I think it was the author Thomas Wolfe who said, “You can’t go home again,” implying that you can’t relive the past. I had a perfect example of that recently on a friends and family visit to my double hometowns. How can I have two hometowns? My family left my birthplace when I was quite young, six I think, and moved to the city where I grew up, or tried.
My birthplace was a small town nestled in the foothills of an eastern mountain range. At least that’s what the tourist information says. My growing up town was an industrial hub in what is now known as the “Rust Belt.” I still have my two best friends from grades one through 12 and early adulthood living and loyal to me, although I deserted them for 50 some years. This is unusual because all of the other guys I ran around with have passed away; somehow we’ve managed to survive.
The neighborhood that I lived in was not in the high rent district to begin with, and is now pretty scruffy. The streets, which I once thought were wide avenues, are now narrow urban lanes with hardly enough room for cars to pass through. I tried to take the children, who accompanied me, down memory lane on the route I walked to elementary school for eight years, but couldn’t because they’ve made streets one way out of necessity. The buildings of the school that I remember are gone, even the “new” building, replaced by some modern, low affairs without creaky metal fire escapes. I’m sure it’s now referred to as a “campus.”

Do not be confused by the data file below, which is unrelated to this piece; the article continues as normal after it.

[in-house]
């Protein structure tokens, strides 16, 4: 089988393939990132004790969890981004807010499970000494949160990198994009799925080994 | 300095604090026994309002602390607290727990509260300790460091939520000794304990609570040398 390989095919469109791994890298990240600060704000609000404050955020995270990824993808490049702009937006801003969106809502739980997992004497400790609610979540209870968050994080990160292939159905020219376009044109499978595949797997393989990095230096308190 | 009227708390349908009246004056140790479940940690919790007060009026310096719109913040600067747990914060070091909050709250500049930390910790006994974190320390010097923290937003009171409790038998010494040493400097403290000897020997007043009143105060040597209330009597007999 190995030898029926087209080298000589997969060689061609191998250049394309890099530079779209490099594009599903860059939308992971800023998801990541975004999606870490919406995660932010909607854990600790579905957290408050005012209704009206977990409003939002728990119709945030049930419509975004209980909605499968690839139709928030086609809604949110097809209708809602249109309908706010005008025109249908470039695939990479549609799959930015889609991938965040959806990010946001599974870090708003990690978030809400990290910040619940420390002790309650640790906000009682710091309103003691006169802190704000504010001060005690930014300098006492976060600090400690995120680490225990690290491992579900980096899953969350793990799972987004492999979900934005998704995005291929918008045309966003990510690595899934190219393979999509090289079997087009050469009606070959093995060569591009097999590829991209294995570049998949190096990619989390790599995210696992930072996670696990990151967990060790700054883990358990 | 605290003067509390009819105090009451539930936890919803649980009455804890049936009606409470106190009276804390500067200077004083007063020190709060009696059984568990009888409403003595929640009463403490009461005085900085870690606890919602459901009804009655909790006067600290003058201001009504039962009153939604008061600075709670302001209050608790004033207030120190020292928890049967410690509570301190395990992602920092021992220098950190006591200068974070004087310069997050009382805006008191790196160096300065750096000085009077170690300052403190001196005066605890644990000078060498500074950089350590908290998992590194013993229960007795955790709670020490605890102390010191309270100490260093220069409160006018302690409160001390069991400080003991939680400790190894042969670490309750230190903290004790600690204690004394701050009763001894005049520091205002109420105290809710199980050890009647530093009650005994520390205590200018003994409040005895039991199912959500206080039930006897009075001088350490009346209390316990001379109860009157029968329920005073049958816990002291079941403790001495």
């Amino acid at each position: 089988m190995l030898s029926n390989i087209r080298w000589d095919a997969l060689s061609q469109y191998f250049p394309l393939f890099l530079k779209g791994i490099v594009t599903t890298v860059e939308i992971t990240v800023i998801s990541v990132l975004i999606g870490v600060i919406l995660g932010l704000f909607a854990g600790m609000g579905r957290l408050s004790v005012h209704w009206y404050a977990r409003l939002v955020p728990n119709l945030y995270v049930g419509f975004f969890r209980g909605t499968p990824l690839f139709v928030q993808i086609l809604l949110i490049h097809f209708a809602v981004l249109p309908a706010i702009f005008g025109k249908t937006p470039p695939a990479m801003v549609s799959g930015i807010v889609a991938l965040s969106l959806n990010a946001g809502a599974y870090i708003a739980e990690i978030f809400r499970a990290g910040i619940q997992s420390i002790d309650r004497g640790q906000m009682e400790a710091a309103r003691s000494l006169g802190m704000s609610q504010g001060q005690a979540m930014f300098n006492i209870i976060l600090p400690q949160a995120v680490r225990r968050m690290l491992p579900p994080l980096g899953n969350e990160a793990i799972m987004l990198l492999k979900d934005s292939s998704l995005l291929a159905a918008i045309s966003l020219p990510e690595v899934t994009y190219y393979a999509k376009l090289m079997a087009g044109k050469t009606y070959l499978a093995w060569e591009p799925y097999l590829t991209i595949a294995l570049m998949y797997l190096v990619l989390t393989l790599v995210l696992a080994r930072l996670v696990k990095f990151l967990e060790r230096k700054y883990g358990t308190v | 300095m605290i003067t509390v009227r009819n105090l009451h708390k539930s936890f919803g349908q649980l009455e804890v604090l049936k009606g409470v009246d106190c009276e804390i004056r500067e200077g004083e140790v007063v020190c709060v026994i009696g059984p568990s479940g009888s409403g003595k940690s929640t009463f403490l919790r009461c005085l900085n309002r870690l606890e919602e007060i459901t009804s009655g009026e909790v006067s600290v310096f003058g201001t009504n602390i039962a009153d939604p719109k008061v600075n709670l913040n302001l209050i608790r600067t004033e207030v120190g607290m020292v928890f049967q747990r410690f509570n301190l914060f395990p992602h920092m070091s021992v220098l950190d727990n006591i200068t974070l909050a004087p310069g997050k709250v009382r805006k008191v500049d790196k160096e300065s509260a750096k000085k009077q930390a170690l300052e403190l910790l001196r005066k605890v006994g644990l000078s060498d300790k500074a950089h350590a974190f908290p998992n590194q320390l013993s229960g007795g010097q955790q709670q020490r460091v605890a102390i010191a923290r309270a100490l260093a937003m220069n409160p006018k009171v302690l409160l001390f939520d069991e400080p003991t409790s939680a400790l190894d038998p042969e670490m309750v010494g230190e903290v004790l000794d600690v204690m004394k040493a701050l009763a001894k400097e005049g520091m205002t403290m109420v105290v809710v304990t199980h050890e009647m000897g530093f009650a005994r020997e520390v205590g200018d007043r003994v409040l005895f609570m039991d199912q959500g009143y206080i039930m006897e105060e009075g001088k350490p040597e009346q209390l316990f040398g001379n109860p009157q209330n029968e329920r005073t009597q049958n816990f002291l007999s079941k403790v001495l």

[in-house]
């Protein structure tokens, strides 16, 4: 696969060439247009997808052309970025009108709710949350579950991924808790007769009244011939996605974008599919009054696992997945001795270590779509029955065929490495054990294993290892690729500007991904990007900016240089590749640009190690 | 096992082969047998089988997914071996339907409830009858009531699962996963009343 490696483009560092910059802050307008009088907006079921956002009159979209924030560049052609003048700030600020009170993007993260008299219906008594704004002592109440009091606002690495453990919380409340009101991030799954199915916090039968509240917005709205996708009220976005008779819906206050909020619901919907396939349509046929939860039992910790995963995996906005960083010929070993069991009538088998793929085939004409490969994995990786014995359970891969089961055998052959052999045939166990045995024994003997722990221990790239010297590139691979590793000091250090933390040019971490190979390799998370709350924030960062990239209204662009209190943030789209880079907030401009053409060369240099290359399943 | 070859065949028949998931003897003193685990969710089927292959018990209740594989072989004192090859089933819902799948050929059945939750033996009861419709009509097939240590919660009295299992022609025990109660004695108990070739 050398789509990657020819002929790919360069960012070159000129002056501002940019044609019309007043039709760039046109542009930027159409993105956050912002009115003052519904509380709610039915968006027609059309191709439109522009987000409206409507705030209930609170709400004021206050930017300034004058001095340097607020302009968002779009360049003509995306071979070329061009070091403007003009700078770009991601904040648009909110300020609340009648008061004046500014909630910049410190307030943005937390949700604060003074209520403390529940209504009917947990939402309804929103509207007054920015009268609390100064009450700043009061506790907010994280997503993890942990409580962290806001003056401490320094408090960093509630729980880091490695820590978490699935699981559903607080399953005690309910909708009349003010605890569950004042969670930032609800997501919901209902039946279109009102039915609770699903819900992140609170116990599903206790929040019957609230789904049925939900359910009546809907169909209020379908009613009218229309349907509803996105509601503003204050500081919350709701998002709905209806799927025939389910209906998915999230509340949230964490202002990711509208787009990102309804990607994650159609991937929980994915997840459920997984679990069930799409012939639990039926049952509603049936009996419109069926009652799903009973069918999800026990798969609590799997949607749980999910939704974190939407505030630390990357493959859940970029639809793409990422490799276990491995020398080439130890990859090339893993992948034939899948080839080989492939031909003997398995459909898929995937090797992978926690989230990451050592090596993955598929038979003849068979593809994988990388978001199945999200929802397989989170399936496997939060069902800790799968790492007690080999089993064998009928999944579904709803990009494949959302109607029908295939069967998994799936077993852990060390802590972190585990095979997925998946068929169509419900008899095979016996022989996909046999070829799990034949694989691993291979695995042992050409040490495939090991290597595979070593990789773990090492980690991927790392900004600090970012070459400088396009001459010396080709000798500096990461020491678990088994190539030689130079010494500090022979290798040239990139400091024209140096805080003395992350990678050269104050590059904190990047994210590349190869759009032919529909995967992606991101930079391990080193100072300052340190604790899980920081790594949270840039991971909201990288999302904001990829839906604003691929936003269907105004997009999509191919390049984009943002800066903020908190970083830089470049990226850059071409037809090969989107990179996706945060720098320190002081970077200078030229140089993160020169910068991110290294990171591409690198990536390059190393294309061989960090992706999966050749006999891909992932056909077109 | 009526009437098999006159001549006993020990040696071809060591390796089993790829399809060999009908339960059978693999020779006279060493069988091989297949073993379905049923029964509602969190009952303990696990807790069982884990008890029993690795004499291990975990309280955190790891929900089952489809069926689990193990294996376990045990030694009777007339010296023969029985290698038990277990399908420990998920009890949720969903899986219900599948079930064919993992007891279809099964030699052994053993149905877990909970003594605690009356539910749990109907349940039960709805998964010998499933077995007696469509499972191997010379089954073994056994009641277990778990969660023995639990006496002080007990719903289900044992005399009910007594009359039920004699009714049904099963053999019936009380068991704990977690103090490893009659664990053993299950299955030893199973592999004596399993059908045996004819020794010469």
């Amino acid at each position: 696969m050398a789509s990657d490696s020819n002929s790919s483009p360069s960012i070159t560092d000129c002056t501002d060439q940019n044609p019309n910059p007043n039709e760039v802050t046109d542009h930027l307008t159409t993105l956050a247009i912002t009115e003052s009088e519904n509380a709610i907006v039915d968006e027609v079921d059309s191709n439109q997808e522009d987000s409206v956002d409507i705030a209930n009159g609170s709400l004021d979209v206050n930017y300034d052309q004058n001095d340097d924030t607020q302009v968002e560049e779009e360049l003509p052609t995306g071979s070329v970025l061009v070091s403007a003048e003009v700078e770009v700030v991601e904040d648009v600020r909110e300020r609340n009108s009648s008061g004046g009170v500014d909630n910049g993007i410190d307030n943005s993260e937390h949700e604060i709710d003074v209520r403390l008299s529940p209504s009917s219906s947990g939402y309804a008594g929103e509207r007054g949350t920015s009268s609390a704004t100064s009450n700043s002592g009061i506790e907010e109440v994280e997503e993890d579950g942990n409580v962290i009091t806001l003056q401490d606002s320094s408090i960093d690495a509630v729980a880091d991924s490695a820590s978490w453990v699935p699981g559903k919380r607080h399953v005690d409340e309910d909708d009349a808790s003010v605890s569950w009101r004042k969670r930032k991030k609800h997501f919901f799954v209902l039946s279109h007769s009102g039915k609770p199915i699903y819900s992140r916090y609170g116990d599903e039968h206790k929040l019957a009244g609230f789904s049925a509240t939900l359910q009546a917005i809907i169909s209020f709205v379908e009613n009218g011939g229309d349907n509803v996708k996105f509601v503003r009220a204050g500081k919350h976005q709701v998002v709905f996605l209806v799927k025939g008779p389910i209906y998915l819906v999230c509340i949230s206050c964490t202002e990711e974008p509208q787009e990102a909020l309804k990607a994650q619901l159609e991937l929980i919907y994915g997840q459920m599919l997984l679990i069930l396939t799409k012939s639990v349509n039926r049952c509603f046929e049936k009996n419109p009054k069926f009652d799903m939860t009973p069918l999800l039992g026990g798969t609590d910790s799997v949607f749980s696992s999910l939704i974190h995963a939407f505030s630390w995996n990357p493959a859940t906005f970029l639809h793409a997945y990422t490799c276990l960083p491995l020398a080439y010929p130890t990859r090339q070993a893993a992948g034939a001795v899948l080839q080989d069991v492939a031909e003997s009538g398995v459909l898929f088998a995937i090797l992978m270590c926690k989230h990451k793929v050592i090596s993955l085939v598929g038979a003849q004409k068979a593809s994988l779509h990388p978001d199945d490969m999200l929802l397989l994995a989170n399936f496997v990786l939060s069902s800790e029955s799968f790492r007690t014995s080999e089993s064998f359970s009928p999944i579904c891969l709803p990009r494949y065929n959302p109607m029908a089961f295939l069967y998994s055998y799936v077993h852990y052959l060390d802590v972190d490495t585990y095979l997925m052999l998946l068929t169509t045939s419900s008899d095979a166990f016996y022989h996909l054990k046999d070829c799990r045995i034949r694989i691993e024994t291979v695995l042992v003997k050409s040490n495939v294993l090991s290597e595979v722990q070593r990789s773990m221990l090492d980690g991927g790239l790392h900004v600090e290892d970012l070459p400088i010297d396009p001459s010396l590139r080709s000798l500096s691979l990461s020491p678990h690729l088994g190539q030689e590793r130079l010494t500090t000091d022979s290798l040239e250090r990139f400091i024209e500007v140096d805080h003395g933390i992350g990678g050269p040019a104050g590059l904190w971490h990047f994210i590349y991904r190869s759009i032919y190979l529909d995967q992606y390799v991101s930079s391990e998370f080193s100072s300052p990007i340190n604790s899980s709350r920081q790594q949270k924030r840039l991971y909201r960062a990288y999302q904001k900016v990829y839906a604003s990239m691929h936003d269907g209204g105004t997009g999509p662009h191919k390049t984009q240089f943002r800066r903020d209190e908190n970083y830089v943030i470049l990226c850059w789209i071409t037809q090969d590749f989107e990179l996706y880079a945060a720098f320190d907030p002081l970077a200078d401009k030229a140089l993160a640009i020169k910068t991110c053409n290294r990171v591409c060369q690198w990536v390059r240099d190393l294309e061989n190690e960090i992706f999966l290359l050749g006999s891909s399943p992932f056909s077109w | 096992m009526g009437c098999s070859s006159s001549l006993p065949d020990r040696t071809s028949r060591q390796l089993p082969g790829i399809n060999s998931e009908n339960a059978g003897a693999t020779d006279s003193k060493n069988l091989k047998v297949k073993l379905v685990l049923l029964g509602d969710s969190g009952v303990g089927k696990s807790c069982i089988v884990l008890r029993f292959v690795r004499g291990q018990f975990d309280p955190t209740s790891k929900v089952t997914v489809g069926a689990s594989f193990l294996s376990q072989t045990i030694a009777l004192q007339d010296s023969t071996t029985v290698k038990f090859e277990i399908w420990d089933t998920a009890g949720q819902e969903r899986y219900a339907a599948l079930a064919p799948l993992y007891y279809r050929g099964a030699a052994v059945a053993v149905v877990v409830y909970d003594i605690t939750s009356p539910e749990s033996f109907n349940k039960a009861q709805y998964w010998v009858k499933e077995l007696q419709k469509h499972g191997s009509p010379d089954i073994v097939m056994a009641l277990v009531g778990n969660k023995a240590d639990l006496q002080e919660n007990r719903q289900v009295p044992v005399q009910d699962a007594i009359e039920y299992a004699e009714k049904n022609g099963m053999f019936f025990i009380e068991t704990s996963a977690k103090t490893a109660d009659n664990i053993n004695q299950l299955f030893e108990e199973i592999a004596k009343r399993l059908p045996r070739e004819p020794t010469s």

The blue collar high school building is still there but is now a private religious school. (I’ll bet they’re glad that walls can’t talk.) Fortunately it still has that three-story brick 1920’s school look that brought back memories.
An evening get-together with my friends and their spouses, whom I knew back then too, brought out some hilarious stories from those early days. Although they sometimes weren’t so funny then.
The birthplace visit was physically much the same. The stately family home was now a much smaller place in a not so nice neighborhood. A cousin and I shared some information we had gleaned from various genealogy sources about our Irish immigrant ancestors. There were some surprises for both of us. I found that I was probably the last surviving male in that side of the family, a position that means very little these days.
The main lesson I learned here is: you really can’t go back and it’s better to keep the images you have in your memory than to try to relive them. Also, it’s good to be home!
I did walk one mile in the Team Vogel vs. Cancer walk last Saturday and got soaking wet. I wouldn’t have gotten so wet but I’m so slow that the rain caught up to me as I walked about the last ¼ mile; none of the other one-mile walkers got wet. I finished last to keep my record clean.
July is here; enjoy it; get outside. Email me at firstname.lastname@example.org .